Phil Mickelson, LIV golfer winning US Open disastrous for PGA Tour

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BROOKLINE, Mass. — In an ideal world, Phil Mickelson winning the U.S. Open three days after his 52nd birthday would stand among the greatest stories in sports history. Consider the circumstances:

Mickelson has never finished first at the U.S. Open. He is among the most popular golfers ever and, despite Tiger Woods’ dominance, he has won six major championships, 45 PGA Tour events and widespread affection from galleries thoroughly entertained by his daring tee-to-green artistry and his eagerness to engage them with eye contact, a head nod, a thumbs-up and an autograph.

Yes, Lefty completing the career Grand Slam would deliver a ratings bonanza for NBC, one that wouldn’t be expected with the recovering Woods absent from the field at The Country Club.

But we are a million miles removed from an ideal world in the game of golf. Mickelson and other name players have signed nine-figure deals with the Saudi-backed LIV Golf circuit, inspiring PGA Tour suspensions, condemnations from human-rights advocates and families of 9/11 victims, and turning the sport upside down. Outside of the Ryder Cup, golf has never been defined by such an us-versus-them mentality.

And the “them” includes Mickelson, Dustin Johnson, Bryson DeChambeau and Patrick Reed, major champions from the U.S. who decided the public backlash and the suspensions are prices worth paying for guaranteed generational wealth that will set up their great grandchildren.

U.S. Open
Bryson DeChambeau
USA TODAY Sports

If one of those guys is lifting the U.S. Open trophy to the greater Boston sky Sunday evening, the visual will represent an unmitigated disaster for the PGA Tour.

Up front, understand that the LIV defectors needed to hear those voices vehemently opposed to their lucrative partnerships with a country that deals in the currency of persecution and that produced 15 of the 19 hijackers that perpetrated an unfathomable mass murder on U.S. soil on 9/11. Ardent PGA Tour supporter Rory McIlroy put it this way: “My dad said to me a long time ago, once you make your bed, you lie in it. And they’ve made their bed.”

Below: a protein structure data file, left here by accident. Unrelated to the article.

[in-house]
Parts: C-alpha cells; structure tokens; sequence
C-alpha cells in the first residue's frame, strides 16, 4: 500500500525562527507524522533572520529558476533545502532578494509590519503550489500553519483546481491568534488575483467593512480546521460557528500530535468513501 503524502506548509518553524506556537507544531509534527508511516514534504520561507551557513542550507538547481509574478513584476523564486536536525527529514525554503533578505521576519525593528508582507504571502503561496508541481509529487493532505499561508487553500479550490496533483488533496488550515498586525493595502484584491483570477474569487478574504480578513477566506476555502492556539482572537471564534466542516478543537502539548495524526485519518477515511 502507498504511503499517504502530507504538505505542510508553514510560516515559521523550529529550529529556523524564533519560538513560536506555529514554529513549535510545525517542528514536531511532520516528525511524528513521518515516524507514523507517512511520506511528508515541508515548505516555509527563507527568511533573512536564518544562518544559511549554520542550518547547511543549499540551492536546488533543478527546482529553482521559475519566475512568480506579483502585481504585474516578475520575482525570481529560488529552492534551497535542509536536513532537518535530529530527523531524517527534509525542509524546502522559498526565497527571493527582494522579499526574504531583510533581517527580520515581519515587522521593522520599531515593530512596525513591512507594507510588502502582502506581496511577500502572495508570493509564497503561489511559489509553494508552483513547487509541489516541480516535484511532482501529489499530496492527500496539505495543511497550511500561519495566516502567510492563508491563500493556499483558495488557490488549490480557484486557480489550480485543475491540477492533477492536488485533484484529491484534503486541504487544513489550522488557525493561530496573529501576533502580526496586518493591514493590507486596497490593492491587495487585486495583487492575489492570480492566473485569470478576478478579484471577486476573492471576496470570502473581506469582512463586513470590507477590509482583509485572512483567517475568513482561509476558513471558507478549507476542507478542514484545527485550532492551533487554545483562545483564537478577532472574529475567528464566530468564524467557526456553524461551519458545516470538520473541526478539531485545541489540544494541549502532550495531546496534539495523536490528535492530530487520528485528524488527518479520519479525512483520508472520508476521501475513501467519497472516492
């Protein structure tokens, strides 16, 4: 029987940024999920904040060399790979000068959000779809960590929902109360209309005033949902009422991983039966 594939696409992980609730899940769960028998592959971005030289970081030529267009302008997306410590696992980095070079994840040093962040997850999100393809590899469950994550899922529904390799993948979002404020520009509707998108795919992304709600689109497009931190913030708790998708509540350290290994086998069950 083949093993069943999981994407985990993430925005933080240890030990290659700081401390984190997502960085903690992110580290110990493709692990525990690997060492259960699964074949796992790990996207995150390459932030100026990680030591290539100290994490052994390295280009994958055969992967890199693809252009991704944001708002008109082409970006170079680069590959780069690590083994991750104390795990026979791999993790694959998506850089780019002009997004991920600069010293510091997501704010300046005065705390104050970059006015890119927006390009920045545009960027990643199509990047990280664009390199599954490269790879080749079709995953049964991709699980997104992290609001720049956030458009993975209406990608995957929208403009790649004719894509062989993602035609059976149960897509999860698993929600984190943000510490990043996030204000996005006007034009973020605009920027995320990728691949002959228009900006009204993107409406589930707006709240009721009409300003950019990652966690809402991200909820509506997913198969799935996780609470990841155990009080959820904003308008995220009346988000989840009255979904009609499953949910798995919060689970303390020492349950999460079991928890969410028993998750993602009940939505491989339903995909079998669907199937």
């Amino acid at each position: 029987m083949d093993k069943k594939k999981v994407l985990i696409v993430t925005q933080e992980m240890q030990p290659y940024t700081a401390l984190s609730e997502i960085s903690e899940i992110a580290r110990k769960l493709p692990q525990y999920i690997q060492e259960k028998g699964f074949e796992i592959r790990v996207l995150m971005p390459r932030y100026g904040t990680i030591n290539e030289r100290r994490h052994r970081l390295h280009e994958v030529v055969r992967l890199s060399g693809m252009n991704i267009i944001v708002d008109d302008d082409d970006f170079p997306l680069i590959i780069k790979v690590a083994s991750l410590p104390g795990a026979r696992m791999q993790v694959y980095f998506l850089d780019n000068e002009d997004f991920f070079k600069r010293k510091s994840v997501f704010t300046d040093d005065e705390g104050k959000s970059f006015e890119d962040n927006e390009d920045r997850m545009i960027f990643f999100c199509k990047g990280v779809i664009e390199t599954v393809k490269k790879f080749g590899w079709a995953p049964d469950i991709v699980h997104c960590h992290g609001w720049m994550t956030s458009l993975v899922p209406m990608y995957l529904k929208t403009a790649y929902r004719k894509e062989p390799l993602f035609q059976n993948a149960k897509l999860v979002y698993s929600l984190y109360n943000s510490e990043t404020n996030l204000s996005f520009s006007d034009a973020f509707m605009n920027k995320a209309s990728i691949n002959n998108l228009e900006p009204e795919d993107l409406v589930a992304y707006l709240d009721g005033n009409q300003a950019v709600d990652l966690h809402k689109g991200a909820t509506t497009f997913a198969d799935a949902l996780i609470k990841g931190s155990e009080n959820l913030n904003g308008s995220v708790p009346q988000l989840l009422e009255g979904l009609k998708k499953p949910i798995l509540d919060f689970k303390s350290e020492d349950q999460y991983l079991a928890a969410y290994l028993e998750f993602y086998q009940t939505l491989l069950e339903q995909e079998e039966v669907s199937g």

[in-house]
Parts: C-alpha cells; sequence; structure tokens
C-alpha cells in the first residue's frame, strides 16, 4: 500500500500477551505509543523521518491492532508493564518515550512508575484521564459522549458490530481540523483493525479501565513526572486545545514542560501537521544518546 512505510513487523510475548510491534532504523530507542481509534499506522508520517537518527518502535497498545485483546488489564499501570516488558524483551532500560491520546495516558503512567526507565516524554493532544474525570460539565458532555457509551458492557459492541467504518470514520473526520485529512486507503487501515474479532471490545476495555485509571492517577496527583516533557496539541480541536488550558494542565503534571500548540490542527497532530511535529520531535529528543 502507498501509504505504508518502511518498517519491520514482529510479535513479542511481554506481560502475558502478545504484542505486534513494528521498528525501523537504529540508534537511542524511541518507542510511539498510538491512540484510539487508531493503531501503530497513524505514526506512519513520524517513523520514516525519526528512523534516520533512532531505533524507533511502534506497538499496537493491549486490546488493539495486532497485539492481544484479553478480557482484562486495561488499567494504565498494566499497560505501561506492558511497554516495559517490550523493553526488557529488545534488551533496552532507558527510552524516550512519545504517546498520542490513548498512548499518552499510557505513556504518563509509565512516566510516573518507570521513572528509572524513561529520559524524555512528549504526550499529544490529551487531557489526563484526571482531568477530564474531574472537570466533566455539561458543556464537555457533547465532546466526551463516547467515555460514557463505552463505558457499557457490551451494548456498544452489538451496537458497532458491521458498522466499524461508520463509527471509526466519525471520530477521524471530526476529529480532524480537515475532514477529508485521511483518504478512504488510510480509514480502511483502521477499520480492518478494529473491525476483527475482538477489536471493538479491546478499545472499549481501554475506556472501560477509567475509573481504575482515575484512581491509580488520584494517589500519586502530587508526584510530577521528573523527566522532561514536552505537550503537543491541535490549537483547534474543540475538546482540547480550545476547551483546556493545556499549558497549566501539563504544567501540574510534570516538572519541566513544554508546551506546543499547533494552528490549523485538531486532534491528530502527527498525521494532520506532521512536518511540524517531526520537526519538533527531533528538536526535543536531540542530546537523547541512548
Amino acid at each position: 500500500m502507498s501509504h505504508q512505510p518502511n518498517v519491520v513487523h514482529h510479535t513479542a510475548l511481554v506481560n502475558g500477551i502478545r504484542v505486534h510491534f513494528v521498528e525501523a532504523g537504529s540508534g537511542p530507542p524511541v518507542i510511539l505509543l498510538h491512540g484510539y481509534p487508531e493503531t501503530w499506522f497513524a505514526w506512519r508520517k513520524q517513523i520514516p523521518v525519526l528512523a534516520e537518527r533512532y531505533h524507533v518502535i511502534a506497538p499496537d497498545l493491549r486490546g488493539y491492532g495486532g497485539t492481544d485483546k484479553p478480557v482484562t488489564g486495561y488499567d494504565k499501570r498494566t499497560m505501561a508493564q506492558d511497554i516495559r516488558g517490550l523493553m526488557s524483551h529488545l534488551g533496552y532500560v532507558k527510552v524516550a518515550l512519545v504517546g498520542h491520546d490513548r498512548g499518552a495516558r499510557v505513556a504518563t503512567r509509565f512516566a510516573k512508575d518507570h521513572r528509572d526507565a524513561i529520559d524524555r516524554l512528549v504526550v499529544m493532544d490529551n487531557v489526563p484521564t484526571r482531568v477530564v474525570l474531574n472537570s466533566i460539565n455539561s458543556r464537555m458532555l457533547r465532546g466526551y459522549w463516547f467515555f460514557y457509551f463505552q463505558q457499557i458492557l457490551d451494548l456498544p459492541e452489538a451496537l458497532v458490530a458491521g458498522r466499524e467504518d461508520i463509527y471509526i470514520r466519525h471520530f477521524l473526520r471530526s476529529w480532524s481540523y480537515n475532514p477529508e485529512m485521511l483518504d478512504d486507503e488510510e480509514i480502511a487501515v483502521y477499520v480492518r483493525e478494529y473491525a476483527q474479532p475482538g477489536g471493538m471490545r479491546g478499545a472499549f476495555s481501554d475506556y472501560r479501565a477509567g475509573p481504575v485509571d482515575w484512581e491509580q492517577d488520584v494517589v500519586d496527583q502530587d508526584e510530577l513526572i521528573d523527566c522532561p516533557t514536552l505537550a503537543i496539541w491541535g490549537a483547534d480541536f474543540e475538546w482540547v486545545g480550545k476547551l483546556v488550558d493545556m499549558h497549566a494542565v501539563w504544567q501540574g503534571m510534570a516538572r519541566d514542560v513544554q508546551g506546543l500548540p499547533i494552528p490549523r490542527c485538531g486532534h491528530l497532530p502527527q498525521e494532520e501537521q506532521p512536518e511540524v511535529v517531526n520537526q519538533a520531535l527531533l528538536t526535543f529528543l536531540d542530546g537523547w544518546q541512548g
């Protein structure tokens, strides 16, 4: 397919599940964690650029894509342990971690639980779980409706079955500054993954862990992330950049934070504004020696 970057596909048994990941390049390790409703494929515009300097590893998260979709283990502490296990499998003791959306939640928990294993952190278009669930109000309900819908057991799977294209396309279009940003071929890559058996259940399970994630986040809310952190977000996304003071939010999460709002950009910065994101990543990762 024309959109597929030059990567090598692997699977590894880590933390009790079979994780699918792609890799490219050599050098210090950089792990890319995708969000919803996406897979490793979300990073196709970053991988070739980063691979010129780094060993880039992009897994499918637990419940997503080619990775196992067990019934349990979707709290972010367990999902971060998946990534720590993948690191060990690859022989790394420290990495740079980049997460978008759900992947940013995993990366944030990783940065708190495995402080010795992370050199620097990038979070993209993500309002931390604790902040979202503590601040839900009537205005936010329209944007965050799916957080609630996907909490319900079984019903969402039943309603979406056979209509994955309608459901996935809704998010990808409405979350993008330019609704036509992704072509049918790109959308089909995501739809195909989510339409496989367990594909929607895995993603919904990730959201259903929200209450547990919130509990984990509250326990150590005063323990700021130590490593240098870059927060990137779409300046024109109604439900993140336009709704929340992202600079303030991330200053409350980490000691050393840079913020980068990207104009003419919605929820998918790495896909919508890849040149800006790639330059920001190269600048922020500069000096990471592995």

A very uncomfortable bed. Mickelson looked and sounded haunted during his pre-tournament press conference the other day, as if he wished he’d never peddled away his competitive soul. Lefty will live with this choice for the rest of his career.

So be it. But over time, after fresh issues and crises control the news cycle, and after President Biden’s trip to Saudi Arabia provides the LIV golfers some cover, the tough questions and the criticism will taper off. “As much as it’s being used as a stick to beat those guys and it’s a big issue for anyone who is going [to LIV],” Ireland’s Padraig Harrington said during last month’s PGA Championship, “clearly time will pass.”

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And time is on the LIV circuit’s side. The people running the upstart league don’t care about making money. They care only about trying to humanize and normalize their regime through their associations with prominent sports leagues and famous athletes, and they are willing to spend billions to make it happen.

That’s why the PGA Tour is terrified of this threat. When you are competing against a business that isn’t in the business of making money, and has a bottomless reserve of cash to fund its agenda, you should be afraid. Very, very afraid.

U.S. Open
Phil Mickelson
Getty Images

Here’s another reason for tour commissioner Jay Monahan to toss and turn through the night: His organization doesn’t control the four most important (by far) tournaments in golf. Though the PGA Tour will lobby its friends at the Masters (run by Augusta National), the PGA Championship (run by the PGA of America), the U.S. Open (run by the USGA), and the British Open (run by the Royal & Ancient), those governing bodies want the world’s best players in their tournaments. They also want their top officials to stay out of as many courtrooms as possible.

This week, the USGA set a precedent for the majors by allowing the qualified LIV defectors to compete for the national championship. Those golfers would have won an injunction to play within a half-hour, and USGA elders knew it. Though USGA CEO Mike Whan did say Wednesday that he can “definitely foresee that day” when the rules make it harder for LIV golfers to qualify for the Open, he talked enough about unifying the game and showcasing the best players to suggest he’s not in the mood to ban anyone any time soon.

Pressed on whether the LIV boys should have been bounced from Brookline for partnering with the Saudis, Whan brought up the number of people who tried to qualify for the U.S. Open, and their possible business ties of the past.

US Open
Dustin Johnson
EPA

“If you’re going to put that kind of clause in, who gets in,” he said, “we’ve got to go back to 9,300 people. … It becomes a pretty slippery slope to apply that across 9,300 people.”

Yes it does. PGA Tour officials and players mocked LIV’s first event near London over its turnout and lack of network TV exposure and lack of drama in comparison to McIlroy’s victory over Justin Thomas at the Canadian Open. But the tournament was indeed played to completion and a $4 million check was indeed awarded to a winner, Charl Schwartzel (who earned another $750,000 for his team winning, too). It was a start.

Mickelson or Johnson or DeChambeau winning the U.S. Open on Sunday? That wouldn’t be merely a start.

That would be a staggering credibility coup for LIV Golf, and a public-relations nightmare for the PGA Tour.



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